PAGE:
Words mean things

James Jay Carafano talks about the War of words and how Congress is misusing words in a way that puts politics over country.

Case in point: The House Armed Services Committee recently ruled that the phrase “the long war” cannot be used in writing the annual defense authorization bill. Committee leaders claim they want the language of the law to be more precise. If that is truly what they want — that is, if this wasn’t about scoring political points — then maybe they don’t understand what the war on terrorism is all about.

Acknowledging that America is waging a long war is essential. It must be recognized to ensure this nation takes the right steps to win. It’s just as important as when we called the Cold War “cold,” which helped Americans understand we couldn’t defeat the Soviet empire through direct military confrontation.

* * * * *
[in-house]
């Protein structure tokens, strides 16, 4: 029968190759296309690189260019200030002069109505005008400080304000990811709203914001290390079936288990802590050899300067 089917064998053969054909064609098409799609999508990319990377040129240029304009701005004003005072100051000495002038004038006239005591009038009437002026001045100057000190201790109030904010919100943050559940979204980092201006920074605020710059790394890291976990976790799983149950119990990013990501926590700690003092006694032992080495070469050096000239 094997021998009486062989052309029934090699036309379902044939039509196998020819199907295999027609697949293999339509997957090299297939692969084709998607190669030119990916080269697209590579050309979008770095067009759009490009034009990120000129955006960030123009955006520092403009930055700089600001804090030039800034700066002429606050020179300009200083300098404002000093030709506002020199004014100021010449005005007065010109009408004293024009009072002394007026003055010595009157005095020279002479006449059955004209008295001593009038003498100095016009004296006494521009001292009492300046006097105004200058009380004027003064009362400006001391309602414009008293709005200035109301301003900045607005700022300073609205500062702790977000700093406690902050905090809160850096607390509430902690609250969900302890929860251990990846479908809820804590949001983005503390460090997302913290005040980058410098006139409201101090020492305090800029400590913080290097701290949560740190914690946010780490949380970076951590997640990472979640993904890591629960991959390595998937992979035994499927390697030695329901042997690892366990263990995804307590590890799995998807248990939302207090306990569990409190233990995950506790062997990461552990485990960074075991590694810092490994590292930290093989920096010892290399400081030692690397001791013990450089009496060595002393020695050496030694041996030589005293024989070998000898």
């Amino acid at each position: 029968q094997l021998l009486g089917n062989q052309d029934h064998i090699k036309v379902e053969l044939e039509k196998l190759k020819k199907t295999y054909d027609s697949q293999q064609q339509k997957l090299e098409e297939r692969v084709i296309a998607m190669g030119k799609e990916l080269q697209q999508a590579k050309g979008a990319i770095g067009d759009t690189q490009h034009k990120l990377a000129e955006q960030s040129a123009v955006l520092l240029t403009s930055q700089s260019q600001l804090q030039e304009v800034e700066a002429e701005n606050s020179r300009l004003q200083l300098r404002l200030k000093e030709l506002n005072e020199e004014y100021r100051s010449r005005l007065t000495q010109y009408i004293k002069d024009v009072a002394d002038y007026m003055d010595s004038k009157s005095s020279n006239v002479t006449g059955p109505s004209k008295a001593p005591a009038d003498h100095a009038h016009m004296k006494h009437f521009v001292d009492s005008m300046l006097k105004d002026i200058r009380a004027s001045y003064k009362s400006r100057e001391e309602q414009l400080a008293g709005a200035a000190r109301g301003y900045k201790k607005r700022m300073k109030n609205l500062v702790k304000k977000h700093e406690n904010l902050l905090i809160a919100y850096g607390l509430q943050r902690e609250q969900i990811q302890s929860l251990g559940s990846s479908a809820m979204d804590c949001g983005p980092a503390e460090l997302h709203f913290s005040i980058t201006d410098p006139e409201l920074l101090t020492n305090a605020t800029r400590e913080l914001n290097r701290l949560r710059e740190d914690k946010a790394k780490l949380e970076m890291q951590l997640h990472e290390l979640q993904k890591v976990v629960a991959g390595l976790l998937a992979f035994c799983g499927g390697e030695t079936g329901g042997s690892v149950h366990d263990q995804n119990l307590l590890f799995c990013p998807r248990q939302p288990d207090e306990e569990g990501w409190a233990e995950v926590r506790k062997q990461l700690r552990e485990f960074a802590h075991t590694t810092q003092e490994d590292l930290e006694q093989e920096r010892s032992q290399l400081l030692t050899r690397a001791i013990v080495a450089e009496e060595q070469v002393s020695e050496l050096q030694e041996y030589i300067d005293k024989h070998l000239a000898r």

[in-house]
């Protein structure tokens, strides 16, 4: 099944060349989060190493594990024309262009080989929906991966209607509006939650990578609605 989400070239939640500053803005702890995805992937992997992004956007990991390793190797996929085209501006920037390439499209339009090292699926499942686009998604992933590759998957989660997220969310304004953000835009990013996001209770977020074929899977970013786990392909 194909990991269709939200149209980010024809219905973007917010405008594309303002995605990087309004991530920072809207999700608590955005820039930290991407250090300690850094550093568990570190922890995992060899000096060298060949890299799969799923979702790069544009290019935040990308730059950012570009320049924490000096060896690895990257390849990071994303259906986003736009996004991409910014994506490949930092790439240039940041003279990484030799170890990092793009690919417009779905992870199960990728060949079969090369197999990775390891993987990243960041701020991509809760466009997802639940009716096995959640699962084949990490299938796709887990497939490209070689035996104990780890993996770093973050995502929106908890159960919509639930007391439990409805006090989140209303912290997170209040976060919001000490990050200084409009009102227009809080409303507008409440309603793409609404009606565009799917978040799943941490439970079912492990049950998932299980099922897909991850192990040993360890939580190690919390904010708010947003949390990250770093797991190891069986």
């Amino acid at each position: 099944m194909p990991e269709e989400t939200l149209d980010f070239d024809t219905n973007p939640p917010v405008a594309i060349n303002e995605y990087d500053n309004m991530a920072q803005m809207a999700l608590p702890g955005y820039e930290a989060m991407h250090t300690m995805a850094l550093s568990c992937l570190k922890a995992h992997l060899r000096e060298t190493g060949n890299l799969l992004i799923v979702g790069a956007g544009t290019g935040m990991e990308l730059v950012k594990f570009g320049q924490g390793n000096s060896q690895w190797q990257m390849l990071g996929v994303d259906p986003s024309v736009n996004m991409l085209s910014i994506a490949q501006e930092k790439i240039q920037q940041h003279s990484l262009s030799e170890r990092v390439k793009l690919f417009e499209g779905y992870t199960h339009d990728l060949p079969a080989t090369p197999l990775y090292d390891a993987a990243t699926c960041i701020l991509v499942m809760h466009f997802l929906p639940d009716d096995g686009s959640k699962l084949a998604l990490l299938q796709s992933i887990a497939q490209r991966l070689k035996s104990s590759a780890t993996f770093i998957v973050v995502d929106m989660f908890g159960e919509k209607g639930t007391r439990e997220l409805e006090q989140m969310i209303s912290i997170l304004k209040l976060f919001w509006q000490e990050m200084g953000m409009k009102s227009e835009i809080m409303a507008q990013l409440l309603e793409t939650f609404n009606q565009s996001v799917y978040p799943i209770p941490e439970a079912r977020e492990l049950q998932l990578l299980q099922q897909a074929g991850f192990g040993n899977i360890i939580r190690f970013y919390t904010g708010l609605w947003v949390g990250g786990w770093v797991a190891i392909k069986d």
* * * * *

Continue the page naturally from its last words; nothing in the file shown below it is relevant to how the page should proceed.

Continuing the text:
When Congress tries to call a particular war by the wrong name, it risks losing sight of what needs to be done.

The House Armed Services Committee appears to be guilty of the criticism so often made of the administration — hubris, or overweening self-confidence in its own beliefs.

It is hubris to think it is all about us, to believe if we just change the words, elect new leaders, or adopt “smarter” policies that America will automatically triumph. It takes a humble and realistic leadership to admit that the fight is tough — that the war will, in fact, be a “long” one — because the enemy is determined.

Simply changing words won’t change the war’s nature. Changing words substitutes rhetoric for substance and sound strategic thinking. Congress can do better.

Twisting or misusing words is a propaganda technique, and not an honest one. It is also a denial technique – a means whereby someone can avoid facing an unpleasant reality. Neither of these two models makes for effective governance.

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